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Opioid Update: Ohio Cities Now on Both Sides of Negotiation-Class Fight

Six Ohio cities represented by Tom Goldstein filed a petition at the Sixth Circuit Court of Appeals opposing Judge Polster’s certification of the negotiation class in the opioid MDL.

The cities’ petition urges the Sixth Circuit to immediately review the certification of the negotiation class now rather than on appeal—lest they risk wasting the time and money of the thousands of parties and tens of thousands of absent local governments.

According to the cities, the proposed negotiation class (and its five-part procedural structure) violates Rule 23 because the district court’s certifying a class for “purposes of settlement” fails to provide notice of the settlement—or of the parties’ opt-out rights—“until the settlement is already reached.”

Beyond that, they argue the negotiation class violates due process. “When a constitutional right is given away—like the individual’s right to litigate [his or her] own cause of action—that waiver is supposed to be knowing and voluntary. But class members here are being asked to tie themselves to the mast of the negotiation class without knowing whether the settlement will be for anything between millions and tens of billions of dollars.”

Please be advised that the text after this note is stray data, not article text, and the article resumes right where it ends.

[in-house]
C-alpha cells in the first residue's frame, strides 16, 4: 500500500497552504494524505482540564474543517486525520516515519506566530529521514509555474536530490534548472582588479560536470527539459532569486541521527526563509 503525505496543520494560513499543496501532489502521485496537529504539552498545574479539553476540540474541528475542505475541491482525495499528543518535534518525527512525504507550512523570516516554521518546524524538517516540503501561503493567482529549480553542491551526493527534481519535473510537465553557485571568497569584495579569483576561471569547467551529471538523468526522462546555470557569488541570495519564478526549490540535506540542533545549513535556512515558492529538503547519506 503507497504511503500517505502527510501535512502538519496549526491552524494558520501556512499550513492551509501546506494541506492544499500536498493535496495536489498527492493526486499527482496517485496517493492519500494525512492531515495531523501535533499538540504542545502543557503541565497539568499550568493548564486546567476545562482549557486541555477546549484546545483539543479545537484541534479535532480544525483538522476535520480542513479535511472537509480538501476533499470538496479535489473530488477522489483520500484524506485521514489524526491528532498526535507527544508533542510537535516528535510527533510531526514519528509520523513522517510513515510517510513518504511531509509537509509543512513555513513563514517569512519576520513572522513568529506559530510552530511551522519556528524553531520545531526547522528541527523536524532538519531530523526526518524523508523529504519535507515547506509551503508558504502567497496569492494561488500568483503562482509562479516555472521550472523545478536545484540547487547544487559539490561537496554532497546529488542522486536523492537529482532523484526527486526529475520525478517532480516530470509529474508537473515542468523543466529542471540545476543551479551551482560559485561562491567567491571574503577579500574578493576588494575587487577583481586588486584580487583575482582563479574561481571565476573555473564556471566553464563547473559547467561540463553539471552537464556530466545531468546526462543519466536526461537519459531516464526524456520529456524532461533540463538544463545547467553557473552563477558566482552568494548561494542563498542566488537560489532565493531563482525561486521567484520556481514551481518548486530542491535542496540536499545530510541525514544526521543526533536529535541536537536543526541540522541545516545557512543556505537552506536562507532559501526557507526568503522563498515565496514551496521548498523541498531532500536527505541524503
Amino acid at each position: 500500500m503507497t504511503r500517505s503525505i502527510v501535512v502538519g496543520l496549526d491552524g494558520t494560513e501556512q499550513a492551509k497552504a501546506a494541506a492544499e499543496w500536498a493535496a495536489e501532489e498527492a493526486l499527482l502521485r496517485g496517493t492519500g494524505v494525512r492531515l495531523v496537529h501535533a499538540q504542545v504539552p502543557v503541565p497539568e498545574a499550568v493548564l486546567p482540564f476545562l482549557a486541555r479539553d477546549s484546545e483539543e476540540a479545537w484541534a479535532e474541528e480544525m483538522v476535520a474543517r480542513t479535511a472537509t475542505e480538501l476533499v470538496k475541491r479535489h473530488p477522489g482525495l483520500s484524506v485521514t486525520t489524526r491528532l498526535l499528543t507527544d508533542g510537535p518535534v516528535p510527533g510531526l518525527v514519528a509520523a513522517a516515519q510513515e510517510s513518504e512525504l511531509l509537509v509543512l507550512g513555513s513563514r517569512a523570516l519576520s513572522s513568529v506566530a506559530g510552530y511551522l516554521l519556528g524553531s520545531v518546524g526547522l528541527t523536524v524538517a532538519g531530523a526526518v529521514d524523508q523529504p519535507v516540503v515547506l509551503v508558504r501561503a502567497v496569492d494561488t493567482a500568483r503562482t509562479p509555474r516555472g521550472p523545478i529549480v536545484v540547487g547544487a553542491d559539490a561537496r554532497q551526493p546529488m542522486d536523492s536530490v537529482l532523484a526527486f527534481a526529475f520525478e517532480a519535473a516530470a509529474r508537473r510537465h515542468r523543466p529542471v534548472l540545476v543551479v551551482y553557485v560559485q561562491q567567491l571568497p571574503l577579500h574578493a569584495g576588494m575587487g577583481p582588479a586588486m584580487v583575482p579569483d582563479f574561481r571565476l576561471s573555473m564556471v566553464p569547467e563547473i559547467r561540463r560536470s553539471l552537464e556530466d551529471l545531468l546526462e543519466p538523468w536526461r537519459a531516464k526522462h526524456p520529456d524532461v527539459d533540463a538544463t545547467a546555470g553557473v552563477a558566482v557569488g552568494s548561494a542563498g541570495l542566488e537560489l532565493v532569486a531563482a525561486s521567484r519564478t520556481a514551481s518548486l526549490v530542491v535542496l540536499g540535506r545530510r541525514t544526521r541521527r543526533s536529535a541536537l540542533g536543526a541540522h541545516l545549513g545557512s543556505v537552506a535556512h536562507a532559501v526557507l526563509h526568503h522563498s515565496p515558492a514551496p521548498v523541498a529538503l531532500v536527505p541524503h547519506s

Coming on the heels of the Sixth Circuit’s order to the plaintiffs and Judge Polster to respond to the Ohio AG’s mandamus petition, this petition puts municipalities on both sides of the novel negotiation-class fight—and creates still another question for the Sixth Circuit to consider before the MDL bellwether trials are set to begin next month. Stay tuned.

Co-authored by Barrett Block

© Copyright 2021 Squire Patton Boggs (US) LLPNational Law Review, Volume IX, Number 270
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About this Author

Benjamin Beaton Litigation Attorney Squire Patton Boggs Cincinnati, OH
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Benjamin Beaton is co-chair of the Appellate & Supreme Court Practice. He handles complex appeals, regulatory disputes and law-intensive trial proceedings. Ben has authored more than a dozen briefs at the US Supreme Court, where he previously served as a law clerk. He has drafted dozens more in the federal courts of appeal and state supreme courts, and regularly confers with trial and in-house counsel regarding appellate and motions strategy. Chambers has noted the firm’s “well-resourced appellate team, with notable experience in disputes heard before the Sixth Circuit.” The...

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